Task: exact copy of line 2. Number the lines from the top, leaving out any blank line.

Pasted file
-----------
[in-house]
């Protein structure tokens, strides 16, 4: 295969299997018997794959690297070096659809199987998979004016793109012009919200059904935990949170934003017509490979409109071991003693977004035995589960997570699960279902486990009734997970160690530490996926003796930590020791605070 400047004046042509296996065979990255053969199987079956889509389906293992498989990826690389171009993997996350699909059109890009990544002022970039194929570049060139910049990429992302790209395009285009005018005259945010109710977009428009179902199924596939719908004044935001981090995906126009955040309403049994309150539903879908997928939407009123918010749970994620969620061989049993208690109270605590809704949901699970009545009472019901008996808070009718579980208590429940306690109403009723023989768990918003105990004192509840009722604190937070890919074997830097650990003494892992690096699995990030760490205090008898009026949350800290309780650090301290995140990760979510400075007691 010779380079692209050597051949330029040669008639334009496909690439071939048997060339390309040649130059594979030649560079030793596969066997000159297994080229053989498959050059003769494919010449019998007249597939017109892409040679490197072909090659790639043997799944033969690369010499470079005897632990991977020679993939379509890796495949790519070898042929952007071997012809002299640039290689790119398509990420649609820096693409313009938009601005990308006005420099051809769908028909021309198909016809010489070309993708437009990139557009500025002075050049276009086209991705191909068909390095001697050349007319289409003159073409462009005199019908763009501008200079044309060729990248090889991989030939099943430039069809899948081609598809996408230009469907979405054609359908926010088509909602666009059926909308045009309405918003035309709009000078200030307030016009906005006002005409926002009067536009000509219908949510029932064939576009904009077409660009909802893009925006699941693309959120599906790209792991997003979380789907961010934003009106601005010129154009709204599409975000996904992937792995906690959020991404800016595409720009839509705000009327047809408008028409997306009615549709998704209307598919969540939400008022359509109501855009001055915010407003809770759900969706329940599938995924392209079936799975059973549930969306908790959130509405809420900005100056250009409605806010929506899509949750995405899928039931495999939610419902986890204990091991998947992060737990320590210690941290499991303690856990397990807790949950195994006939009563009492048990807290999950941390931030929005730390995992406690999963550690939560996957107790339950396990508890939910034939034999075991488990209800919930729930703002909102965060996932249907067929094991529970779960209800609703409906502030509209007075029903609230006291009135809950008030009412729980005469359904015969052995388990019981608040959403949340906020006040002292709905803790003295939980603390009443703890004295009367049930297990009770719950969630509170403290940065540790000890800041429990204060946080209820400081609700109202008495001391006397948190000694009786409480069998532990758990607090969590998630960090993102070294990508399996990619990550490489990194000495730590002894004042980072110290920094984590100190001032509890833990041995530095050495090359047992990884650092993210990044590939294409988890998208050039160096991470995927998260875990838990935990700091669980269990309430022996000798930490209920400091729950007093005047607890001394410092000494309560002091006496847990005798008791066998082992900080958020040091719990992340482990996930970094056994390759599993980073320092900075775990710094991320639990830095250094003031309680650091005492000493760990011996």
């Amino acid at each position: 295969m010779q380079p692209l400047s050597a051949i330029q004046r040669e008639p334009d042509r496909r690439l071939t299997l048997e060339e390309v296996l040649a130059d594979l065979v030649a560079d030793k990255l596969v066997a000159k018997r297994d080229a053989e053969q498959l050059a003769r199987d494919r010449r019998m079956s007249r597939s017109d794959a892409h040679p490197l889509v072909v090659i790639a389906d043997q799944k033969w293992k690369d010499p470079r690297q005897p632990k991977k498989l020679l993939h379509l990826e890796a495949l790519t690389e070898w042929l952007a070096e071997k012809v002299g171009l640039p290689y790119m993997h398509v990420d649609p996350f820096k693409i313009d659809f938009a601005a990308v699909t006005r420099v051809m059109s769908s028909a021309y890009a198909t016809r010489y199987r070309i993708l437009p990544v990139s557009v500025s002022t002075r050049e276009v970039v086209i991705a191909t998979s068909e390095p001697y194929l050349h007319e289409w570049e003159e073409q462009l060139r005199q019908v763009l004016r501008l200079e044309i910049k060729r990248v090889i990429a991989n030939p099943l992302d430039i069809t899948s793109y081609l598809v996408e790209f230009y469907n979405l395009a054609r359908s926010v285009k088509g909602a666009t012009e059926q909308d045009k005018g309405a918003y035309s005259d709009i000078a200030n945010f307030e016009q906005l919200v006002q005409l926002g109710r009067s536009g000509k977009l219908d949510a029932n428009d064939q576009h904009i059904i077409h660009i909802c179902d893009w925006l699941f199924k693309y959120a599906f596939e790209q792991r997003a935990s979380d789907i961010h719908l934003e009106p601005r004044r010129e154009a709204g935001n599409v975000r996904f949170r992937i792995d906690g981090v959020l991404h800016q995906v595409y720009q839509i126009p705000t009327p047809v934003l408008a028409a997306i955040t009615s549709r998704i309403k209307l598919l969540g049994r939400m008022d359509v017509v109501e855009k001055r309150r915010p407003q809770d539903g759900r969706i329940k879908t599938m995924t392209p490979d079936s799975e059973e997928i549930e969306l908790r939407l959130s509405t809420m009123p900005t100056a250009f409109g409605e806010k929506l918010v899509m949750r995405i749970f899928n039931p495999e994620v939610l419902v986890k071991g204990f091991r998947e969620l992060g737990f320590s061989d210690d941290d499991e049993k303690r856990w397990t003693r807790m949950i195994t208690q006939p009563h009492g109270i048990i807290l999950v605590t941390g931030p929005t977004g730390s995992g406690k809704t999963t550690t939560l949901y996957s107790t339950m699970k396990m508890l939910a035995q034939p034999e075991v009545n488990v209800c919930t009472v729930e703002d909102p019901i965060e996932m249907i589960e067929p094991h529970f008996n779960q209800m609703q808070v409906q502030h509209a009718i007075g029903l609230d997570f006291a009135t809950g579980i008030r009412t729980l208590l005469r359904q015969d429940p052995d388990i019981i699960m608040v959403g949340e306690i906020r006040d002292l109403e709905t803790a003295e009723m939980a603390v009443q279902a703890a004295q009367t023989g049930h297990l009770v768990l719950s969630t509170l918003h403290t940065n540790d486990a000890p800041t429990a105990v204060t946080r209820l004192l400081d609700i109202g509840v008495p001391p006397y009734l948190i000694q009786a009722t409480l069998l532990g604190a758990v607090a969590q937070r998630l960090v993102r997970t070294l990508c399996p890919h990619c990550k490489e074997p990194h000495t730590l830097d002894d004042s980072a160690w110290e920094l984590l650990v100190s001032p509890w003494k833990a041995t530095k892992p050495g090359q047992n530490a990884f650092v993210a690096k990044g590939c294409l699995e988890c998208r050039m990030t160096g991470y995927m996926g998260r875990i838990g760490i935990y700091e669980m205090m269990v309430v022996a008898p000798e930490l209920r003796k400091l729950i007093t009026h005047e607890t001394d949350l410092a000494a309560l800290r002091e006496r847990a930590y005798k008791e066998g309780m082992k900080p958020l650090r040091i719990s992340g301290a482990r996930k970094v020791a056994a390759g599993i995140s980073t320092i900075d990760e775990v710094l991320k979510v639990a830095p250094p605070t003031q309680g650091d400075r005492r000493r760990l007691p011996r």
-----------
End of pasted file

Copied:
């Protein structure tokens, strides 16, 4: 295969299997018997794959690297070096659809199987998979004016793109012009919200059904935990949170934003017509490979409109071991003693977004035995589960997570699960279902486990009734997970160690530490996926003796930590020791605070 400047004046042509296996065979990255053969199987079956889509389906293992498989990826690389171009993997996350699909059109890009990544002022970039194929570049060139910049990429992302790209395009285009005018005259945010109710977009428009179902199924596939719908004044935001981090995906126009955040309403049994309150539903879908997928939407009123918010749970994620969620061989049993208690109270605590809704949901699970009545009472019901008996808070009718579980208590429940306690109403009723023989768990918003105990004192509840009722604190937070890919074997830097650990003494892992690096699995990030760490205090008898009026949350800290309780650090301290995140990760979510400075007691 010779380079692209050597051949330029040669008639334009496909690439071939048997060339390309040649130059594979030649560079030793596969066997000159297994080229053989498959050059003769494919010449019998007249597939017109892409040679490197072909090659790639043997799944033969690369010499470079005897632990991977020679993939379509890796495949790519070898042929952007071997012809002299640039290689790119398509990420649609820096693409313009938009601005990308006005420099051809769908028909021309198909016809010489070309993708437009990139557009500025002075050049276009086209991705191909068909390095001697050349007319289409003159073409462009005199019908763009501008200079044309060729990248090889991989030939099943430039069809899948081609598809996408230009469907979405054609359908926010088509909602666009059926909308045009309405918003035309709009000078200030307030016009906005006002005409926002009067536009000509219908949510029932064939576009904009077409660009909802893009925006699941693309959120599906790209792991997003979380789907961010934003009106601005010129154009709204599409975000996904992937792995906690959020991404800016595409720009839509705000009327047809408008028409997306009615549709998704209307598919969540939400008022359509109501855009001055915010407003809770759900969706329940599938995924392209079936799975059973549930969306908790959130509405809420900005100056250009409605806010929506899509949750995405899928039931495999939610419902986890204990091991998947992060737990320590210690941290499991303690856990397990807790949950195994006939009563009492048990807290999950941390931030929005730390995992406690999963550690939560996957107790339950396990508890939910034939034999075991488990209800919930729930703002909102965060996932249907067929094991529970779960209800609703409906502030509209007075029903609230006291009135809950008030009412729980005469359904015969052995388990019981608040959403949340906020006040002292709905803790003295939980603390009443703890004295009367049930297990009770719950969630509170403290940065540790000890800041429990204060946080209820400081609700109202008495001391006397948190000694009786409480069998532990758990607090969590998630960090993102070294990508399996990619990550490489990194000495730590002894004042980072110290920094984590100190001032509890833990041995530095050495090359047992990884650092993210990044590939294409988890998208050039160096991470995927998260875990838990935990700091669980269990309430022996000798930490209920400091729950007093005047607890001394410092000494309560002091006496847990005798008791066998082992900080958020040091719990992340482990996930970094056994390759599993980073320092900075775990710094991320639990830095250094003031309680650091005492000493760990011996």